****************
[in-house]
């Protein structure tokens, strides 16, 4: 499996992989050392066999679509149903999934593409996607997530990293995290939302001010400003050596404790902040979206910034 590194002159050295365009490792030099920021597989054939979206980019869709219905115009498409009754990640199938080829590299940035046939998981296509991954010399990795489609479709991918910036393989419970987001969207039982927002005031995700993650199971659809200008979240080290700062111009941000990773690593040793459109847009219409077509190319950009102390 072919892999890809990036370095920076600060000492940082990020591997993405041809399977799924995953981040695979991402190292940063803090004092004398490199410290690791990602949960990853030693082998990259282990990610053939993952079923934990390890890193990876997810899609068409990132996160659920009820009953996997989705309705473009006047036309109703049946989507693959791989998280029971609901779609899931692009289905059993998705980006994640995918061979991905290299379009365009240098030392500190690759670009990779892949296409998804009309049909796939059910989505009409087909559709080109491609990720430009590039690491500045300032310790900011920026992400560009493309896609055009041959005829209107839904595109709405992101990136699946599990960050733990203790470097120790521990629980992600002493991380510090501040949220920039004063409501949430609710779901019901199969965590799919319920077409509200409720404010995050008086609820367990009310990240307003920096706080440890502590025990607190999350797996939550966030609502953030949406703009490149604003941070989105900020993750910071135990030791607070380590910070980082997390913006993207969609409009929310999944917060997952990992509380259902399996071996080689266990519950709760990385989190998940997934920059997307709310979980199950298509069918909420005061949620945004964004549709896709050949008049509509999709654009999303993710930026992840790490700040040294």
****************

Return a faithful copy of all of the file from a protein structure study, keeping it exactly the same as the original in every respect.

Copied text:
[in-house]
């Protein structure tokens, strides 16, 4: 499996992989050392066999679509149903999934593409996607997530990293995290939302001010400003050596404790902040979206910034 590194002159050295365009490792030099920021597989054939979206980019869709219905115009498409009754990640199938080829590299940035046939998981296509991954010399990795489609479709991918910036393989419970987001969207039982927002005031995700993650199971659809200008979240080290700062111009941000990773690593040793459109847009219409077509190319950009102390 072919892999890809990036370095920076600060000492940082990020591997993405041809399977799924995953981040695979991402190292940063803090004092004398490199410290690791990602949960990853030693082998990259282990990610053939993952079923934990390890890193990876997810899609068409990132996160659920009820009953996997989705309705473009006047036309109703049946989507693959791989998280029971609901779609899931692009289905059993998705980006994640995918061979991905290299379009365009240098030392500190690759670009990779892949296409998804009309049909796939059910989505009409087909559709080109491609990720430009590039690491500045300032310790900011920026992400560009493309896609055009041959005829209107839904595109709405992101990136699946599990960050733990203790470097120790521990629980992600002493991380510090501040949220920039004063409501949430609710779901019901199969965590799919319920077409509200409720404010995050008086609820367990009310990240307003920096706080440890502590025990607190999350797996939550966030609502953030949406703009490149604003941070989105900020993750910071135990030791607070380590910070980082997390913006993207969609409009929310999944917060997952990992509380259902399996071996080689266990519950709760990385989190998940997934920059997307709310979980199950298509069918909420005061949620945004964004549709896709050949008049509509999709654009999303993710930026992840790490700040040294």